Jacobs spent two years of his life focusing on various areas of healthy living—from the exercise to meditation, from detoxing to finger fitness. He recounts his experiences in hilarious fashion. Here’s a taste:

I hurt my shoulder the other day. I hurt it while lugging a sheet of drywall out of my apartment. At least that’s what I tell people. Because I don’t want to hear their sass when I tell them the truth. Which is that I hurt my shoulder kayaking. On Wii. (113)

Drop Dead Healthy is a funny entertaining read that might actually teach you something about living healthier.

—A. J. Jacobs, Drop Dead Healthy (New York: Simon & Schuster, 2012).

Ready for Love | Ulrich Luz

Ulrich LuzWhen the deeds of love do not include one’s entire possessions, it is because one’s heart is not ready for love.

—Ulrich Luz, Matthew 1-7, trans. James E. Crouch (Minneapolis, MN: Fortress Press, 2007), 337.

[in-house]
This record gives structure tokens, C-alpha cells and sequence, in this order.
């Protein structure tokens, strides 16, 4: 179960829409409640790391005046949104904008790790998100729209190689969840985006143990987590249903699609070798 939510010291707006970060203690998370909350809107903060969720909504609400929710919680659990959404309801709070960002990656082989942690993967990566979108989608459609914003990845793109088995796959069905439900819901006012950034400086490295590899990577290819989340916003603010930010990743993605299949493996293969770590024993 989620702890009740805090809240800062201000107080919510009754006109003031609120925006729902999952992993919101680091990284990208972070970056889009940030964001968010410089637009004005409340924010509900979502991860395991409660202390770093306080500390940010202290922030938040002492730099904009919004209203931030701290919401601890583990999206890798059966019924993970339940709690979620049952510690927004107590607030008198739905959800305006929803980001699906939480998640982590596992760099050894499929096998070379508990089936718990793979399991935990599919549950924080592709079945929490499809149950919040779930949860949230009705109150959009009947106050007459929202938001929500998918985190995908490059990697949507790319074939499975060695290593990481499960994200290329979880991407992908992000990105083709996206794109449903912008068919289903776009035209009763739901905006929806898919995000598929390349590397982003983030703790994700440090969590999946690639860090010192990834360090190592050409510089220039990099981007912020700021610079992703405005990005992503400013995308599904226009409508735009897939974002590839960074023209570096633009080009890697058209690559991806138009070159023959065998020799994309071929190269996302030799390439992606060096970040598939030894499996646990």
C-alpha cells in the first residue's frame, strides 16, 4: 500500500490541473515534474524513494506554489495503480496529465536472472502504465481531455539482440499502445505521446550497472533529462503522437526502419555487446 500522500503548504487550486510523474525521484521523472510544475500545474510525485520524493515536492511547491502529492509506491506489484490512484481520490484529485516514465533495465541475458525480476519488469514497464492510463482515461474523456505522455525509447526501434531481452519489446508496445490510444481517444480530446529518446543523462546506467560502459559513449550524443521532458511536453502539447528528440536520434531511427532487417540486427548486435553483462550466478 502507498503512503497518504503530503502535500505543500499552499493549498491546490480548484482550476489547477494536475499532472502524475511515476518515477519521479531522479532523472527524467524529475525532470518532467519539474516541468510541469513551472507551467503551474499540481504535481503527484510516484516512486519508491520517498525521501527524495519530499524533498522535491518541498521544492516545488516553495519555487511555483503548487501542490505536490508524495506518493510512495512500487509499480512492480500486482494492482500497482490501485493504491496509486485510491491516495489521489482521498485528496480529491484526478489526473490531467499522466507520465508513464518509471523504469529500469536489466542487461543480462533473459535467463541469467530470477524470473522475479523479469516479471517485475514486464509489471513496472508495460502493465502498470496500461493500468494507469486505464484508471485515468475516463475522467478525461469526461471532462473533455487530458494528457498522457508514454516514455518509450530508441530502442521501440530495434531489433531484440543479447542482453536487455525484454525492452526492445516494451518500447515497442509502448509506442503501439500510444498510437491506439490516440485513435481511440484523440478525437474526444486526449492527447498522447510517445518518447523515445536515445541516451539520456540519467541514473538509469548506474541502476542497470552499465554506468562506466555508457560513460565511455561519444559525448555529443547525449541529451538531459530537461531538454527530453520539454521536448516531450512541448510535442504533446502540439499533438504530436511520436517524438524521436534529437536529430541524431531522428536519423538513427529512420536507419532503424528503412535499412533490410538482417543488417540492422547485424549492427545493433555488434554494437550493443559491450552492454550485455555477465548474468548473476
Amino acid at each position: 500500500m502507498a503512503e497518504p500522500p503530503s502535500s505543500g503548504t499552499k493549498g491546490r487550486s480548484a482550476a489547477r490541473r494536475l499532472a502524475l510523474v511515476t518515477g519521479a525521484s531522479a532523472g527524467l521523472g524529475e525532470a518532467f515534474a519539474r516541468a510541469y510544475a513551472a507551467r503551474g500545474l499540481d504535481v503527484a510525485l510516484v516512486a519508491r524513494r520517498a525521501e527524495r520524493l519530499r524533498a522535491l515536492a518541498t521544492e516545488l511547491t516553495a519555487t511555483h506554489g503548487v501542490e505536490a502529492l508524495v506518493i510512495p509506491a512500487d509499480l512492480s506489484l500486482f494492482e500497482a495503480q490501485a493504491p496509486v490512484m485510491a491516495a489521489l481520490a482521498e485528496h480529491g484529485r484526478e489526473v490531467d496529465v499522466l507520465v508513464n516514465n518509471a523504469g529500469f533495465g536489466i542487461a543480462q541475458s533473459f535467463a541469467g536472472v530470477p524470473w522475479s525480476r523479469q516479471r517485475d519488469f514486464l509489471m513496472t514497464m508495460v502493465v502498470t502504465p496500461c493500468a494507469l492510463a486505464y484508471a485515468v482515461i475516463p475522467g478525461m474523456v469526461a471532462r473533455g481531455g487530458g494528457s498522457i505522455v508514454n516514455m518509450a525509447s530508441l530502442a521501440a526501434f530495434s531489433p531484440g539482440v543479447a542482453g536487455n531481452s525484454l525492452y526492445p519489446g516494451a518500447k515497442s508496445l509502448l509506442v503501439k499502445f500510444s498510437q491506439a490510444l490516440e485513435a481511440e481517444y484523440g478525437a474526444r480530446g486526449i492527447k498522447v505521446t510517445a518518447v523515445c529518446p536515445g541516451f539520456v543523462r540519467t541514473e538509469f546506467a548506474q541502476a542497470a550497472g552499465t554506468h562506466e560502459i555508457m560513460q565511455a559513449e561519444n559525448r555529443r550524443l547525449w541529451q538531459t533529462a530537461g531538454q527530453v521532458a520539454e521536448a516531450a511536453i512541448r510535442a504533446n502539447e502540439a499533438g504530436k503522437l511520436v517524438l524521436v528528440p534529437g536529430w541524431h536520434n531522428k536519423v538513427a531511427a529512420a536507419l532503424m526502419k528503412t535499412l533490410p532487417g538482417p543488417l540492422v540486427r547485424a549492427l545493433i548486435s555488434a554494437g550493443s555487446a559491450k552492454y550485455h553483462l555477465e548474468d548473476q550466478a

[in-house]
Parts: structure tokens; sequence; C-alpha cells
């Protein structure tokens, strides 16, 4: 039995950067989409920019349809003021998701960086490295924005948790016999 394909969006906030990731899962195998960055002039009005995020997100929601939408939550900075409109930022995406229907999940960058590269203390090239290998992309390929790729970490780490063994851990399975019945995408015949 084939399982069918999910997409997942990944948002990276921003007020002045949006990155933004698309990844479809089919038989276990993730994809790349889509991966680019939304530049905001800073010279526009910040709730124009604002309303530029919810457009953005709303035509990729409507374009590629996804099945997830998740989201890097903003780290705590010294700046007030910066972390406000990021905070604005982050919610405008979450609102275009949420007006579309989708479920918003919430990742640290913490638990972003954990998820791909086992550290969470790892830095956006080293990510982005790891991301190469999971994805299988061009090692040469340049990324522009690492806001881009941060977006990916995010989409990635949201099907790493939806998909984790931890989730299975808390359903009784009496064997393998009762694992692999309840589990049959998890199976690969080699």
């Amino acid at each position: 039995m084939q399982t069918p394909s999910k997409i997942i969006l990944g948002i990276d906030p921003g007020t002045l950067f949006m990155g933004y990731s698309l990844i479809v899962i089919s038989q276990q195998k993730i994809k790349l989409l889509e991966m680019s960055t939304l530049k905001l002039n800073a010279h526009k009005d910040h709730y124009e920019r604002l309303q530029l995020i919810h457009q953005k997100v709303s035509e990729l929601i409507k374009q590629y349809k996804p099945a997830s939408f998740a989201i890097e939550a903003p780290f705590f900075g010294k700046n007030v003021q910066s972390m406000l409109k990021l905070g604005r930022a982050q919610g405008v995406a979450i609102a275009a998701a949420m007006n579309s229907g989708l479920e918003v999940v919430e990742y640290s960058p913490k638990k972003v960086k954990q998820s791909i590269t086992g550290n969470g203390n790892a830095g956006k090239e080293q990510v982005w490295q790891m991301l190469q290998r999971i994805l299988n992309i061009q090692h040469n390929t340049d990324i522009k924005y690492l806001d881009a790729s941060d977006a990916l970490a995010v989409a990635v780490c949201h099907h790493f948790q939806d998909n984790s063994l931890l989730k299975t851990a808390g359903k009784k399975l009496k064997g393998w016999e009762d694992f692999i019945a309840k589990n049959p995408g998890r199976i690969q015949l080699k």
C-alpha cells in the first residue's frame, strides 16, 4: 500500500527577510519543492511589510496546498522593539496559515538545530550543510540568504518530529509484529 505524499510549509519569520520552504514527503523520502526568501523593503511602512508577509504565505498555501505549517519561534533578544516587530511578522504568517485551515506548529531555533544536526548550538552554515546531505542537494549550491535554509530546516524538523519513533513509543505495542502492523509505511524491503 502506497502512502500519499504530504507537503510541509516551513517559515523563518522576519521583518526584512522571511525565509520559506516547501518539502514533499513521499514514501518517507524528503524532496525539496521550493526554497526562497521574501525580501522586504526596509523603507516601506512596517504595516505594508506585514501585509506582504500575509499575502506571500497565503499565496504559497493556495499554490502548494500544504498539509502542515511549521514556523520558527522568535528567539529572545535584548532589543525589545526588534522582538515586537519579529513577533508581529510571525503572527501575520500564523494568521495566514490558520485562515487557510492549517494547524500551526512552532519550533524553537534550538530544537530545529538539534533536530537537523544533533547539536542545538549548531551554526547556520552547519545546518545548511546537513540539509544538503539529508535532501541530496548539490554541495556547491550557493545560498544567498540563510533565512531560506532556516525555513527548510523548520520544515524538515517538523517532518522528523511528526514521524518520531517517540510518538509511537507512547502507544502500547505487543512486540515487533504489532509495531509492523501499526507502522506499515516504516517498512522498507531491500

1 John 4:9-12 | In This Is Love

LightningLightning is a fascinating phenomenon. In an instant, electrostatic discharge super-heats a jagged line of air transforming it into plasma. This process expands the air so quickly that it creates shock waves we call thunder.

I once sat through a violent thunderstorm at the end of a portage (under an overturned Souris River Kevlar canoe). When the lightning was directly overhead, the flash of light and loud crack of thunder coincided. As the storm moved away, the distinct crack became a loud ongoing rumble as the deep bass tones of the storm bounced off the forest fire-scarred hills and cliffs of the Temagami wilderness.

Is it any wonder that Scripture associates God with a thunderstorm?

When he thunders, the waters in the heavens roar;
    he makes clouds rise from the ends of the earth.
He sends lightning with the rain
    and brings out the wind from his storehouses.
—Jeremiah 10:13 (NIV)

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The Lost World of Adam and Eve | John H. Walton

The cover of Walton's The Lost World of Adam and EveEvery once in a while you read a book that forces you to shift your perspective. Walton’s scholarship does precisely that. In The Lost World of Adam and Eve, he picks up and carries forward the work he did in The Lost World of Genesis One.